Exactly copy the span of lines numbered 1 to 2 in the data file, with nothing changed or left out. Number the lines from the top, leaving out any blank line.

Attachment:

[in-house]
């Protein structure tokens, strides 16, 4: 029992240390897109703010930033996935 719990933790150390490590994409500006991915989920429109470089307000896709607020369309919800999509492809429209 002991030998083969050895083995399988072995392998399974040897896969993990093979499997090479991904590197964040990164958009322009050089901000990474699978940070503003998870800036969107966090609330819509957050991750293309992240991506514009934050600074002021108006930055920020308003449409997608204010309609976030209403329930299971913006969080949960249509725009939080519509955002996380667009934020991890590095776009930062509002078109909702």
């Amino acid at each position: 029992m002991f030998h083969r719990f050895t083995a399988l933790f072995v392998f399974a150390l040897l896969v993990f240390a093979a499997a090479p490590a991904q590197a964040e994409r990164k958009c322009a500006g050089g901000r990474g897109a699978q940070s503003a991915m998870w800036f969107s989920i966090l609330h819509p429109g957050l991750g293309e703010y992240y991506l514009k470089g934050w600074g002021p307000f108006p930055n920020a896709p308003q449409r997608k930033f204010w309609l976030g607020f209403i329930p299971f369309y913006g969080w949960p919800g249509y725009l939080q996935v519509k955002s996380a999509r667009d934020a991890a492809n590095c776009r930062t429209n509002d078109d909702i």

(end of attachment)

[in-house]
């Protein structure tokens, strides 16, 4: 029992240390897109703010930033996935 719990933790150390490590994409500006991915989920429109470089307000896709607020369309919800999509492809429209 002991030998083969050895083995399988072995392998399974040897896969993990093979499997090479991904590197964040990164958009322009050089901000990474699978940070503003998870800036969107966090609330819509957050991750293309992240991506514009934050600074002021108006930055920020308003449409997608204010309609976030209403329930299971913006969080949960249509725009939080519509955002996380667009934020991890590095776009930062509002078109909702």